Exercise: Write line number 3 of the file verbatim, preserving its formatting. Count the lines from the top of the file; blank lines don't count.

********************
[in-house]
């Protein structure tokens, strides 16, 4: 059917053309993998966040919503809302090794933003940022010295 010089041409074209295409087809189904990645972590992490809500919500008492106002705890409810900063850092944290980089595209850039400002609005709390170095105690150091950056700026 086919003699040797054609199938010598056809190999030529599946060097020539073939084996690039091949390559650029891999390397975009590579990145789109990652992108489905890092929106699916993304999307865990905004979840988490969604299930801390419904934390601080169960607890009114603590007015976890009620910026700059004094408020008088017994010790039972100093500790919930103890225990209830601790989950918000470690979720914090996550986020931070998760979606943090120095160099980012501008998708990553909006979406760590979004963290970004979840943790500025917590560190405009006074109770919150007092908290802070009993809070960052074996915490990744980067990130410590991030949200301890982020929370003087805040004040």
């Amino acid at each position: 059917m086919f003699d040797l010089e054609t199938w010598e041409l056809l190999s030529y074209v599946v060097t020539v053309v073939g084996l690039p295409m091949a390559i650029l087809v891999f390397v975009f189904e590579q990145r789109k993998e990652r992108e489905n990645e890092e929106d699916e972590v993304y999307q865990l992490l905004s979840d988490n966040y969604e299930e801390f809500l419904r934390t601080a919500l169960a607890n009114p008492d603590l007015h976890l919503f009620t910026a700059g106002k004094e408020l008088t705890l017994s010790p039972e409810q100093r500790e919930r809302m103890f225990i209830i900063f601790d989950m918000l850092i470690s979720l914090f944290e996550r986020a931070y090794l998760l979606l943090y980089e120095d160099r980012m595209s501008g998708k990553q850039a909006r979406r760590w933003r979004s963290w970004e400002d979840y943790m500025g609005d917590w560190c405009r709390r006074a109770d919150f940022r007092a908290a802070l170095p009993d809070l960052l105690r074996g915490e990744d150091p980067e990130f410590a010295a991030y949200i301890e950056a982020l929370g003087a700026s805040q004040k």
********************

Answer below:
């Amino acid at each position: 059917m086919f003699d040797l010089e054609t199938w010598e041409l056809l190999s030529y074209v599946v060097t020539v053309v073939g084996l690039p295409m091949a390559i650029l087809v891999f390397v975009f189904e590579q990145r789109k993998e990652r992108e489905n990645e890092e929106d699916e972590v993304y999307q865990l992490l905004s979840d988490n966040y969604e299930e801390f809500l419904r934390t601080a919500l169960a607890n009114p008492d603590l007015h976890l919503f009620t910026a700059g106002k004094e408020l008088t705890l017994s010790p039972e409810q100093r500790e919930r809302m103890f225990i209830i900063f601790d989950m918000l850092i470690s979720l914090f944290e996550r986020a931070y090794l998760l979606l943090y980089e120095d160099r980012m595209s501008g998708k990553q850039a909006r979406r760590w933003r979004s963290w970004e400002d979840y943790m500025g609005d917590w560190c405009r709390r006074a109770d919150f940022r007092a908290a802070l170095p009993d809070l960052l105690r074996g915490e990744d150091p980067e990130f410590a010295a991030y949200i301890e950056a982020l929370g003087a700026s805040q004040k």